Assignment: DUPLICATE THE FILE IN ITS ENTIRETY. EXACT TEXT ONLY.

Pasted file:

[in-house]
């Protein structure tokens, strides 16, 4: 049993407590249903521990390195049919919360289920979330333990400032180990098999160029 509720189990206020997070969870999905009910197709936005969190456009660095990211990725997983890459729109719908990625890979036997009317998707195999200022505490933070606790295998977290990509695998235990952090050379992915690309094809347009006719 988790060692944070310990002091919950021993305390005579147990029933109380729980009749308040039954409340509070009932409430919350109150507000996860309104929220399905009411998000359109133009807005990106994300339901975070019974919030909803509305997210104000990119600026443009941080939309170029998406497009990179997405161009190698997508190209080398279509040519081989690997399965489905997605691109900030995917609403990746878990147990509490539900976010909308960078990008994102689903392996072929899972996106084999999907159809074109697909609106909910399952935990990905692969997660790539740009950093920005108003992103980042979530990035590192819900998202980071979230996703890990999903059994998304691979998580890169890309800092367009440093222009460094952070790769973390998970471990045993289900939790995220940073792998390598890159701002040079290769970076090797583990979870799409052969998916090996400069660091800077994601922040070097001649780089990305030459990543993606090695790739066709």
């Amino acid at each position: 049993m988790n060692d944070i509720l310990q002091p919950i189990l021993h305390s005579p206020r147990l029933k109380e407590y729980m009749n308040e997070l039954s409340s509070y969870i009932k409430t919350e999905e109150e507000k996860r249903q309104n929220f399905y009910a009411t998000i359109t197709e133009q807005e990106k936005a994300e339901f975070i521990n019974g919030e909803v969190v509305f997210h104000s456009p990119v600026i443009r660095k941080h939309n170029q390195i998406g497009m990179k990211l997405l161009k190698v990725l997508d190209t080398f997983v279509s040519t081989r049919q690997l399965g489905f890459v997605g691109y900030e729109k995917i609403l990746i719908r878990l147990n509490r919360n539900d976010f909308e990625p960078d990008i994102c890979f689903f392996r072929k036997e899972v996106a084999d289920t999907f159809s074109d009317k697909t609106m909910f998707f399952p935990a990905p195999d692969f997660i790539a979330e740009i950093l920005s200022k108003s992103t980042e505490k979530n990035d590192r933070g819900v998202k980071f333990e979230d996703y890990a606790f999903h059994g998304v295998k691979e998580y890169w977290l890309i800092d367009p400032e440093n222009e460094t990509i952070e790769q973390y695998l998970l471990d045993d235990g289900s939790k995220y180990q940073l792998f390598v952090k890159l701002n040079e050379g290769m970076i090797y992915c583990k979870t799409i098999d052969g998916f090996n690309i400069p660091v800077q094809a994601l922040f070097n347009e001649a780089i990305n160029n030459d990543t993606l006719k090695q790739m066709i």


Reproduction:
[in-house]
């Protein structure tokens, strides 16, 4: 049993407590249903521990390195049919919360289920979330333990400032180990098999160029 509720189990206020997070969870999905009910197709936005969190456009660095990211990725997983890459729109719908990625890979036997009317998707195999200022505490933070606790295998977290990509695998235990952090050379992915690309094809347009006719 988790060692944070310990002091919950021993305390005579147990029933109380729980009749308040039954409340509070009932409430919350109150507000996860309104929220399905009411998000359109133009807005990106994300339901975070019974919030909803509305997210104000990119600026443009941080939309170029998406497009990179997405161009190698997508190209080398279509040519081989690997399965489905997605691109900030995917609403990746878990147990509490539900976010909308960078990008994102689903392996072929899972996106084999999907159809074109697909609106909910399952935990990905692969997660790539740009950093920005108003992103980042979530990035590192819900998202980071979230996703890990999903059994998304691979998580890169890309800092367009440093222009460094952070790769973390998970471990045993289900939790995220940073792998390598890159701002040079290769970076090797583990979870799409052969998916090996400069660091800077994601922040070097001649780089990305030459990543993606090695790739066709």
């Amino acid at each position: 049993m988790n060692d944070i509720l310990q002091p919950i189990l021993h305390s005579p206020r147990l029933k109380e407590y729980m009749n308040e997070l039954s409340s509070y969870i009932k409430t919350e999905e109150e507000k996860r249903q309104n929220f399905y009910a009411t998000i359109t197709e133009q807005e990106k936005a994300e339901f975070i521990n019974g919030e909803v969190v509305f997210h104000s456009p990119v600026i443009r660095k941080h939309n170029q390195i998406g497009m990179k990211l997405l161009k190698v990725l997508d190209t080398f997983v279509s040519t081989r049919q690997l399965g489905f890459v997605g691109y900030e729109k995917i609403l990746i719908r878990l147990n509490r919360n539900d976010f909308e990625p960078d990008i994102c890979f689903f392996r072929k036997e899972v996106a084999d289920t999907f159809s074109d009317k697909t609106m909910f998707f399952p935990a990905p195999d692969f997660i790539a979330e740009i950093l920005s200022k108003s992103t980042e505490k979530n990035d590192r933070g819900v998202k980071f333990e979230d996703y890990a606790f999903h059994g998304v295998k691979e998580y890169w977290l890309i800092d367009p400032e440093n222009e460094t990509i952070e790769q973390y695998l998970l471990d045993d235990g289900s939790k995220y180990q940073l792998f390598v952090k890159l701002n040079e050379g290769m970076i090797y992915c583990k979870t799409i098999d052969g998916f090996n690309i400069p660091v800077q094809a994601l922040f070097n347009e001649a780089i990305n160029n030459d990543t993606l006719k090695q790739m066709i």